One of my favourite lines in the 1980s soap opera Dallas was spoken by Jock Ewing. “Power isn’t something that you can give,” he sneered angrily at his dim, weak, yet good-looking son, Bobby. “Real power is something that you take.”
It’s a great line, and it encapsulates the idea that power is a conserved quantity. If one person gains in power, another loses. But I don’t think power really works like that.
In a recent article, I discussed how the three most powerful people in the world are long-dead prophets. I still think that’s true.
But if historical religious leaders are still wielding huge power over people today, who precisely have they taken this power away from? Do their followers willingly give up their own power to serve them? That’s one way of looking at it. But some of these modern religious folk look pretty powerful to me. They seem highly motivated, organised and driven, to say the least. It looks like they’re generating power of their own.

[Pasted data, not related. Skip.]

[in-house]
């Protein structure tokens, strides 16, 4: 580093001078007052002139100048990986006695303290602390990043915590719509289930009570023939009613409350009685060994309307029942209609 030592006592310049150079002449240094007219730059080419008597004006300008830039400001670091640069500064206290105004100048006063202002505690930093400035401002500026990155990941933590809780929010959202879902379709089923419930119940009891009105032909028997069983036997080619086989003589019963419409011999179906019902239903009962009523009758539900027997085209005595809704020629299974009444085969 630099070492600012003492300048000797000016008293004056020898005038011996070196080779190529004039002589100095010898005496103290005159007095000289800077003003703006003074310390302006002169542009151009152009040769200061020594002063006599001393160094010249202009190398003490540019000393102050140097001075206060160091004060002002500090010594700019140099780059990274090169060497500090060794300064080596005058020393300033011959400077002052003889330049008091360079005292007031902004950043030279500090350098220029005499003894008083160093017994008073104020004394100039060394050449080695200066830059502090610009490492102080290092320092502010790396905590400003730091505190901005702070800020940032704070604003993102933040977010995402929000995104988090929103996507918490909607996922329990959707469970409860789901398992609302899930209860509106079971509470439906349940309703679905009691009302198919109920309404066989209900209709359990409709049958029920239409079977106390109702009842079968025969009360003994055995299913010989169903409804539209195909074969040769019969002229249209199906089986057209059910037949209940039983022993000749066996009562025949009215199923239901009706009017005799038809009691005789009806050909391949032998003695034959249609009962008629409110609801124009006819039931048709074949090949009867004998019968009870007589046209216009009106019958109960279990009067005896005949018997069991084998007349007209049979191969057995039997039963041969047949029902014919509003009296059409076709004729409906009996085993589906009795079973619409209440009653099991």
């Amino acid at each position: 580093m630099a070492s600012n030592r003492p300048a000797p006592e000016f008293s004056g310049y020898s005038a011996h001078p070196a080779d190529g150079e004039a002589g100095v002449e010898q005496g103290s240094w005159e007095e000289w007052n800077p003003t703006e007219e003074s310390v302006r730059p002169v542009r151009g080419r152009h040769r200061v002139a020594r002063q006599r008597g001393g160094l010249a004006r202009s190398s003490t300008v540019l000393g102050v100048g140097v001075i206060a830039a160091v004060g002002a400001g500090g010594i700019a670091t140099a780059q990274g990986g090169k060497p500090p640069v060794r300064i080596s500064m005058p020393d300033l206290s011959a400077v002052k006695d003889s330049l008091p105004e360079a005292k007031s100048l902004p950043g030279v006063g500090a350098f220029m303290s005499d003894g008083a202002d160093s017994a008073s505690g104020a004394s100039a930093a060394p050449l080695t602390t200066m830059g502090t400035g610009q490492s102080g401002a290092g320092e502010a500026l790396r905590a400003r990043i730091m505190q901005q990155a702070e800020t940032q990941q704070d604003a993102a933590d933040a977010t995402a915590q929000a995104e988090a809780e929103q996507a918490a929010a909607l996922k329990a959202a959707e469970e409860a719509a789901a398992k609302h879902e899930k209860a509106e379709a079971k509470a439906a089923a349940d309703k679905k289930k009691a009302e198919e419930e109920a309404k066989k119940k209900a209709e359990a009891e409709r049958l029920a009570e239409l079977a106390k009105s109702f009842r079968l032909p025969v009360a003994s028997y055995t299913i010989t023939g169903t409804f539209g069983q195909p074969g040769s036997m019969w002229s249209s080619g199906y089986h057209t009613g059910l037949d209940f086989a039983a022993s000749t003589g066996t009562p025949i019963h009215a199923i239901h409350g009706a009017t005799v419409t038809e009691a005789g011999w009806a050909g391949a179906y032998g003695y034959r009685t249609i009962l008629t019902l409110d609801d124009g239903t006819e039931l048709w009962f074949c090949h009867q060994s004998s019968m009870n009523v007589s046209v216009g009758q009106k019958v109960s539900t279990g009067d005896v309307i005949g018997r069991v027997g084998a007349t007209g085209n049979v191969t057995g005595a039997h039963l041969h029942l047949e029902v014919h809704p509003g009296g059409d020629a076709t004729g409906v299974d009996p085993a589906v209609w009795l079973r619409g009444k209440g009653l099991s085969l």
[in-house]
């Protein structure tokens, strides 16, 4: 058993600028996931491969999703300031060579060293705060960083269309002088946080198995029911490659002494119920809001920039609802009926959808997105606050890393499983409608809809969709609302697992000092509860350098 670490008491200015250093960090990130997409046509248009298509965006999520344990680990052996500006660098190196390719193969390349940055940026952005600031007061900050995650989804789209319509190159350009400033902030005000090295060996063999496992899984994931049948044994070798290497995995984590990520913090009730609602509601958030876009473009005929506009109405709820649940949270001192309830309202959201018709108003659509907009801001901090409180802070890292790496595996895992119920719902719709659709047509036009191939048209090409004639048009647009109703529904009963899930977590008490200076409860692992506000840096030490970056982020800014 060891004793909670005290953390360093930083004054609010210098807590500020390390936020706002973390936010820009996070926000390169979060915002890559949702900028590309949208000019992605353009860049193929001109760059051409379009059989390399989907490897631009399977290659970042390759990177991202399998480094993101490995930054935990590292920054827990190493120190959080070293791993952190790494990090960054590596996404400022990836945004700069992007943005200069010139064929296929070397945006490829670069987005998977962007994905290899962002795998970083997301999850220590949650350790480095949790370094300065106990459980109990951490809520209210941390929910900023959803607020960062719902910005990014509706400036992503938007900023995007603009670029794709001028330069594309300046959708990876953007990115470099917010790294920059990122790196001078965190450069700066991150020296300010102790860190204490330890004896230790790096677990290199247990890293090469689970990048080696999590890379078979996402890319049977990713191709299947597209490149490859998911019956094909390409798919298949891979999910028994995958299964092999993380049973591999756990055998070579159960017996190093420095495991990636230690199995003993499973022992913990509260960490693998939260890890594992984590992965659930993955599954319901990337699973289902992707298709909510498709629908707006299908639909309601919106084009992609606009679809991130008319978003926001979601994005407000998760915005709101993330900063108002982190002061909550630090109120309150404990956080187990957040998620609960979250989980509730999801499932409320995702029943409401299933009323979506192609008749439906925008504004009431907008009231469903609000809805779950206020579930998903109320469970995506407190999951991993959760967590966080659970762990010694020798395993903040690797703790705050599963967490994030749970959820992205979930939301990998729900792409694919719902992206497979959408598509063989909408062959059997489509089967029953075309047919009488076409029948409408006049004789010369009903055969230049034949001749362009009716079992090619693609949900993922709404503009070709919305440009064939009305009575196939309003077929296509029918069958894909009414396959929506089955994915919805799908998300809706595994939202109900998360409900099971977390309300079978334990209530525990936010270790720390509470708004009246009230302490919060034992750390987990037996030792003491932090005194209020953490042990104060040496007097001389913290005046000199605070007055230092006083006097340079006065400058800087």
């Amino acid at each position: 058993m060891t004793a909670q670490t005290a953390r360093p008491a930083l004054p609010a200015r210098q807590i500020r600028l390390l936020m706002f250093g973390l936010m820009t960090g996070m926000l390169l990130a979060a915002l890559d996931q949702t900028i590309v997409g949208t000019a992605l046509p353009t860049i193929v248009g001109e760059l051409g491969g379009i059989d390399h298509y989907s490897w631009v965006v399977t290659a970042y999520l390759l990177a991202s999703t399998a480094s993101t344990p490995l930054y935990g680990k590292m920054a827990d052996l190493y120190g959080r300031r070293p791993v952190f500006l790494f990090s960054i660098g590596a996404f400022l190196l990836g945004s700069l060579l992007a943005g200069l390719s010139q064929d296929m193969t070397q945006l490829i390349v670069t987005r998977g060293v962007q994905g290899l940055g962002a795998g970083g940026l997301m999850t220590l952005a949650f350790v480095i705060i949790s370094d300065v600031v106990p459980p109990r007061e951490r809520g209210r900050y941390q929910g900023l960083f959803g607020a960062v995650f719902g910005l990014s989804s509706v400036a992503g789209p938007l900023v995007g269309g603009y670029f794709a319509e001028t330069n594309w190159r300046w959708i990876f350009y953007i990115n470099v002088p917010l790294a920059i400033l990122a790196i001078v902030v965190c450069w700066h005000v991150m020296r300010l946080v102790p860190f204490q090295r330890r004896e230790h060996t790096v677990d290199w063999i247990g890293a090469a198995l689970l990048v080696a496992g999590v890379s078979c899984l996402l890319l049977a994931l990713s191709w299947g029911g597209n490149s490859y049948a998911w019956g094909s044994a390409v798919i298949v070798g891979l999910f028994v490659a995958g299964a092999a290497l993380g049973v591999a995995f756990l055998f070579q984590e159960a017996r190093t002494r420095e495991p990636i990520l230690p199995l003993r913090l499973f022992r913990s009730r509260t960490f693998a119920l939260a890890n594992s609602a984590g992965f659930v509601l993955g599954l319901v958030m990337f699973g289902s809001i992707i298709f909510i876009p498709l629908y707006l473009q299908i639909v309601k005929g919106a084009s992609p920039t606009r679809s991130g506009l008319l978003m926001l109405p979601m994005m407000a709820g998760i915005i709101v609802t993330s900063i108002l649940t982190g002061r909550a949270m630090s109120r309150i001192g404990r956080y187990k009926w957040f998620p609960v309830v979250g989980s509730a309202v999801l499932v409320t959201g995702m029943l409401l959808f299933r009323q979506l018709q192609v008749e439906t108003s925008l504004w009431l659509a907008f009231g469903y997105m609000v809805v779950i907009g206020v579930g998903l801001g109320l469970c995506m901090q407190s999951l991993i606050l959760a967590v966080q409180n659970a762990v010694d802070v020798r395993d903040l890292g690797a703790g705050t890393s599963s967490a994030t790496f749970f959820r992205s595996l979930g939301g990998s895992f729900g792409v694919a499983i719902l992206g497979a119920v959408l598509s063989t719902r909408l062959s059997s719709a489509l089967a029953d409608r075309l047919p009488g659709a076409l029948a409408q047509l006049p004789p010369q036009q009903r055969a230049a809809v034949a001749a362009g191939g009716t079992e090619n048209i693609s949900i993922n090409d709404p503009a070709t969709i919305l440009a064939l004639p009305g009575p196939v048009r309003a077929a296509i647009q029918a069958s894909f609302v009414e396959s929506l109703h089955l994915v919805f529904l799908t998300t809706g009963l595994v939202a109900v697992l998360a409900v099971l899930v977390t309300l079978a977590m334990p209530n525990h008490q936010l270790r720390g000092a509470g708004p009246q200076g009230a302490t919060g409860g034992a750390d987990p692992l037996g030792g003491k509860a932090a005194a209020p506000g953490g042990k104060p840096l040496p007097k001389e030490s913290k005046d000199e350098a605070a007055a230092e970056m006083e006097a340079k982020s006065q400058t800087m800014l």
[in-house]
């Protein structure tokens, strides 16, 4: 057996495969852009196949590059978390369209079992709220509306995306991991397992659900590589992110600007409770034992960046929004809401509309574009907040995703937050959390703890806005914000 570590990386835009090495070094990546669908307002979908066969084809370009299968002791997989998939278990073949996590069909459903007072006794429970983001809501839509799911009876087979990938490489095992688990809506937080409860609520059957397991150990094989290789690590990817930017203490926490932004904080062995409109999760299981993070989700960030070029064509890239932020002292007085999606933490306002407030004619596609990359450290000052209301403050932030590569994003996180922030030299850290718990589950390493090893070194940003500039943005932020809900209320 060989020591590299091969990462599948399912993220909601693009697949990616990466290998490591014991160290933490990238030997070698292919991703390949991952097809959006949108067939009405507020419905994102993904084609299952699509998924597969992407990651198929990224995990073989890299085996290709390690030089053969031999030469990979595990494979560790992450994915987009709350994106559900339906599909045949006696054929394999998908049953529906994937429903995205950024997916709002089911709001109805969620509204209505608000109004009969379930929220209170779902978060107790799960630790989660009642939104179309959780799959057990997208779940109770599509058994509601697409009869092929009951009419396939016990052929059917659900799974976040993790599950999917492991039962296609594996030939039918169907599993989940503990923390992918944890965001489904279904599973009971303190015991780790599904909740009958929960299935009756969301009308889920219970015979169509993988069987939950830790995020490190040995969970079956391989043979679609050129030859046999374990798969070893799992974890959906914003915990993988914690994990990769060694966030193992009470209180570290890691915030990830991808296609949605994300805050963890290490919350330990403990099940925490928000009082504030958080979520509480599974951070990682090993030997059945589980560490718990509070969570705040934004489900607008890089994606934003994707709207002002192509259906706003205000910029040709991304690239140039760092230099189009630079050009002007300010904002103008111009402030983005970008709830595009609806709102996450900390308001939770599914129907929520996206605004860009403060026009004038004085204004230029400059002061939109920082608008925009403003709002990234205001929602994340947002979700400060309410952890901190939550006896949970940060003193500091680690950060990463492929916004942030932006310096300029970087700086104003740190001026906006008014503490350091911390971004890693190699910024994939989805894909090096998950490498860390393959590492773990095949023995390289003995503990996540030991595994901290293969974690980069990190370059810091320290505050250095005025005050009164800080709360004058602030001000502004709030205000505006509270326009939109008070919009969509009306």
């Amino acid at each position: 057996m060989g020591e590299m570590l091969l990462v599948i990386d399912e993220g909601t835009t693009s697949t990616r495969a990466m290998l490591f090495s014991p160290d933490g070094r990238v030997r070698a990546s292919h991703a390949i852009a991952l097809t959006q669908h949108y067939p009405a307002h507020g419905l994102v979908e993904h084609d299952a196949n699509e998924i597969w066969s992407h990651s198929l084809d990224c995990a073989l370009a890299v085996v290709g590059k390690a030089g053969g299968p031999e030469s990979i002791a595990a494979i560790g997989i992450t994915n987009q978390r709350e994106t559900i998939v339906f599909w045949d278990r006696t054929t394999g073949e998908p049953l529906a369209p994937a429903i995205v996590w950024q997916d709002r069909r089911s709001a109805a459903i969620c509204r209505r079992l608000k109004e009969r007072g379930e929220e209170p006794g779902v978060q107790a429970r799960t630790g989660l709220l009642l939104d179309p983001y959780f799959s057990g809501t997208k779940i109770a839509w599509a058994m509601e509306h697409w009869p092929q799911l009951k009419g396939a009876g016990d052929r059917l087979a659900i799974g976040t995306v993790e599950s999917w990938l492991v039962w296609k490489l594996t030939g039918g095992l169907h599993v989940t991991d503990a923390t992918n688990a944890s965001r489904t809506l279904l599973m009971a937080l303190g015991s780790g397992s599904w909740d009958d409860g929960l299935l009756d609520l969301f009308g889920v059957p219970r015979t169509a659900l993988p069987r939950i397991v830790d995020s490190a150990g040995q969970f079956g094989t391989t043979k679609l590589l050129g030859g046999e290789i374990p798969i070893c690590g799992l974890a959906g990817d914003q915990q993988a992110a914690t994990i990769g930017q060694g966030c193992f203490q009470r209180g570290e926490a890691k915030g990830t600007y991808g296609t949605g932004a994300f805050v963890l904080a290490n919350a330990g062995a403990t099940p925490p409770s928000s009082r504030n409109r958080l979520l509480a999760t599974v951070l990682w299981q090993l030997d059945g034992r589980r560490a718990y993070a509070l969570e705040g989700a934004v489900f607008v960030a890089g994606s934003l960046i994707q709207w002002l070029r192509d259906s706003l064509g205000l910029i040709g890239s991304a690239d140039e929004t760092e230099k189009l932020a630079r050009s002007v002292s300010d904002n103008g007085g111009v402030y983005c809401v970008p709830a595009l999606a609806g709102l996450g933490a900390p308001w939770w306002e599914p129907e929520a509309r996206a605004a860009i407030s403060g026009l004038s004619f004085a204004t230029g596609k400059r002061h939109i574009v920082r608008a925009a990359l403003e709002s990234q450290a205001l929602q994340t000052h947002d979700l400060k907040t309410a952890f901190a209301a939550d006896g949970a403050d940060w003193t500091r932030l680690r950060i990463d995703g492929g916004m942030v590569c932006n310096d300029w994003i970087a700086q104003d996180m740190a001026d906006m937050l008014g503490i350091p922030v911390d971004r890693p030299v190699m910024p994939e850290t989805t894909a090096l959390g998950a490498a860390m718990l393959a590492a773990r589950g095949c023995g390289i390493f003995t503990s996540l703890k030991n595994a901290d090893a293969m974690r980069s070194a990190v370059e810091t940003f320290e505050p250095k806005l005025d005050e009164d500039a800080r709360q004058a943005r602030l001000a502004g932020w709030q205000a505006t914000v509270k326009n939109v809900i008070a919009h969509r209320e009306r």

A coach motivates his team, but he doesn’t take power away from the players. So I don’t think power is a conserved quantity at all. To phrase it in terms Jock Ewing would understand, power isn’t something you just give or take: real power is something you create.
So if power can be created and passed to others through inspiration and motivation, it follows that we can all make each other more powerful together. If we want to.